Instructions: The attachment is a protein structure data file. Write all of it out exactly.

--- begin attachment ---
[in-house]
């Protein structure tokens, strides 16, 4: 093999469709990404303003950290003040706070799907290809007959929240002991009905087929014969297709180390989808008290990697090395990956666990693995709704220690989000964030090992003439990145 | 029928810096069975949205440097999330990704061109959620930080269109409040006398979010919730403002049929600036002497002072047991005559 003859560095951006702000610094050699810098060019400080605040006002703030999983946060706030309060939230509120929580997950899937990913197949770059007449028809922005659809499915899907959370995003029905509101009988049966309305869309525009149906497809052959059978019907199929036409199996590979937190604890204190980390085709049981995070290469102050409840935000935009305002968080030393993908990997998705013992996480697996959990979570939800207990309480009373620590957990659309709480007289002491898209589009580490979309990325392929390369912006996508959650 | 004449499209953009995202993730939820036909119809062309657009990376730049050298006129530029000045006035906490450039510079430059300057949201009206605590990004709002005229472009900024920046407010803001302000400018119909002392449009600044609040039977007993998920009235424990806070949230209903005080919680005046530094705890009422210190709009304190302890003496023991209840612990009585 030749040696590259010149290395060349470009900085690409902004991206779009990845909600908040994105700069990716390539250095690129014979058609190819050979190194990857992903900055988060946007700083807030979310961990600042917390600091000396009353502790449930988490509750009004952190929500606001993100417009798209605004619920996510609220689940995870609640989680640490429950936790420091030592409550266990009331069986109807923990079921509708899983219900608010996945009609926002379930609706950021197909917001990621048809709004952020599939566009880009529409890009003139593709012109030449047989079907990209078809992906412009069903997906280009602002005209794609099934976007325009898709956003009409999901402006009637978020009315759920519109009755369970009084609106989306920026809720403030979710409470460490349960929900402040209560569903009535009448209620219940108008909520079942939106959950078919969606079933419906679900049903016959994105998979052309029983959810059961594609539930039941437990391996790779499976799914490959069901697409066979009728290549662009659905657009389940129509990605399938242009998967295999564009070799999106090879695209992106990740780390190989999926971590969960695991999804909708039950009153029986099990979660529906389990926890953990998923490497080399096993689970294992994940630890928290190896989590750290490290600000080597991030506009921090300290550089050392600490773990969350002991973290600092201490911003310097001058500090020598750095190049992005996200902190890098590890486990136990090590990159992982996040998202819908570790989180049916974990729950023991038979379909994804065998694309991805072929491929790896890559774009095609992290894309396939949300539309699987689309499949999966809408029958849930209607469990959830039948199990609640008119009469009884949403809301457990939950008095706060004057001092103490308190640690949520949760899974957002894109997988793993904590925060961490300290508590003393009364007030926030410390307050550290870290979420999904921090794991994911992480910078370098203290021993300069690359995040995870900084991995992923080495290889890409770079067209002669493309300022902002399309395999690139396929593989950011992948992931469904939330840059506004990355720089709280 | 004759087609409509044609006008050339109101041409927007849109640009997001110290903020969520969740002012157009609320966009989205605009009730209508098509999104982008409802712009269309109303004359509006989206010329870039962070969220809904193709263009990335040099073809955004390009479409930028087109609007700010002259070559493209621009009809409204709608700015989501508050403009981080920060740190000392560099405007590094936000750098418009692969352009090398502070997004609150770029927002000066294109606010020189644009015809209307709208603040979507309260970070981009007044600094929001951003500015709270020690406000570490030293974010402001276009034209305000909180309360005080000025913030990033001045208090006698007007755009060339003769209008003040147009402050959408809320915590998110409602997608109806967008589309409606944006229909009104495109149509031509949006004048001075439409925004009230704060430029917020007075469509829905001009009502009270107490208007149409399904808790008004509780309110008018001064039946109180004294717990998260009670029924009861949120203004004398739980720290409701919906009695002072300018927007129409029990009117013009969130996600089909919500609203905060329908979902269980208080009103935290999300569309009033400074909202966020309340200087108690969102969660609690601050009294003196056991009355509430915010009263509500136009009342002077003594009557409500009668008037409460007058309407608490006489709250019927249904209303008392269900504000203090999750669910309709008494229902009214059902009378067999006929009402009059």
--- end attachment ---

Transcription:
[in-house]
């Protein structure tokens, strides 16, 4: 093999469709990404303003950290003040706070799907290809007959929240002991009905087929014969297709180390989808008290990697090395990956666990693995709704220690989000964030090992003439990145 | 029928810096069975949205440097999330990704061109959620930080269109409040006398979010919730403002049929600036002497002072047991005559 003859560095951006702000610094050699810098060019400080605040006002703030999983946060706030309060939230509120929580997950899937990913197949770059007449028809922005659809499915899907959370995003029905509101009988049966309305869309525009149906497809052959059978019907199929036409199996590979937190604890204190980390085709049981995070290469102050409840935000935009305002968080030393993908990997998705013992996480697996959990979570939800207990309480009373620590957990659309709480007289002491898209589009580490979309990325392929390369912006996508959650 | 004449499209953009995202993730939820036909119809062309657009990376730049050298006129530029000045006035906490450039510079430059300057949201009206605590990004709002005229472009900024920046407010803001302000400018119909002392449009600044609040039977007993998920009235424990806070949230209903005080919680005046530094705890009422210190709009304190302890003496023991209840612990009585 030749040696590259010149290395060349470009900085690409902004991206779009990845909600908040994105700069990716390539250095690129014979058609190819050979190194990857992903900055988060946007700083807030979310961990600042917390600091000396009353502790449930988490509750009004952190929500606001993100417009798209605004619920996510609220689940995870609640989680640490429950936790420091030592409550266990009331069986109807923990079921509708899983219900608010996945009609926002379930609706950021197909917001990621048809709004952020599939566009880009529409890009003139593709012109030449047989079907990209078809992906412009069903997906280009602002005209794609099934976007325009898709956003009409999901402006009637978020009315759920519109009755369970009084609106989306920026809720403030979710409470460490349960929900402040209560569903009535009448209620219940108008909520079942939106959950078919969606079933419906679900049903016959994105998979052309029983959810059961594609539930039941437990391996790779499976799914490959069901697409066979009728290549662009659905657009389940129509990605399938242009998967295999564009070799999106090879695209992106990740780390190989999926971590969960695991999804909708039950009153029986099990979660529906389990926890953990998923490497080399096993689970294992994940630890928290190896989590750290490290600000080597991030506009921090300290550089050392600490773990969350002991973290600092201490911003310097001058500090020598750095190049992005996200902190890098590890486990136990090590990159992982996040998202819908570790989180049916974990729950023991038979379909994804065998694309991805072929491929790896890559774009095609992290894309396939949300539309699987689309499949999966809408029958849930209607469990959830039948199990609640008119009469009884949403809301457990939950008095706060004057001092103490308190640690949520949760899974957002894109997988793993904590925060961490300290508590003393009364007030926030410390307050550290870290979420999904921090794991994911992480910078370098203290021993300069690359995040995870900084991995992923080495290889890409770079067209002669493309300022902002399309395999690139396929593989950011992948992931469904939330840059506004990355720089709280 | 004759087609409509044609006008050339109101041409927007849109640009997001110290903020969520969740002012157009609320966009989205605009009730209508098509999104982008409802712009269309109303004359509006989206010329870039962070969220809904193709263009990335040099073809955004390009479409930028087109609007700010002259070559493209621009009809409204709608700015989501508050403009981080920060740190000392560099405007590094936000750098418009692969352009090398502070997004609150770029927002000066294109606010020189644009015809209307709208603040979507309260970070981009007044600094929001951003500015709270020690406000570490030293974010402001276009034209305000909180309360005080000025913030990033001045208090006698007007755009060339003769209008003040147009402050959408809320915590998110409602997608109806967008589309409606944006229909009104495109149509031509949006004048001075439409925004009230704060430029917020007075469509829905001009009502009270107490208007149409399904808790008004509780309110008018001064039946109180004294717990998260009670029924009861949120203004004398739980720290409701919906009695002072300018927007129409029990009117013009969130996600089909919500609203905060329908979902269980208080009103935290999300569309009033400074909202966020309340200087108690969102969660609690601050009294003196056991009355509430915010009263509500136009009342002077003594009557409500009668008037409460007058309407608490006489709250019927249904209303008392269900504000203090999750669910309709008494229902009214059902009378067999006929009402009059």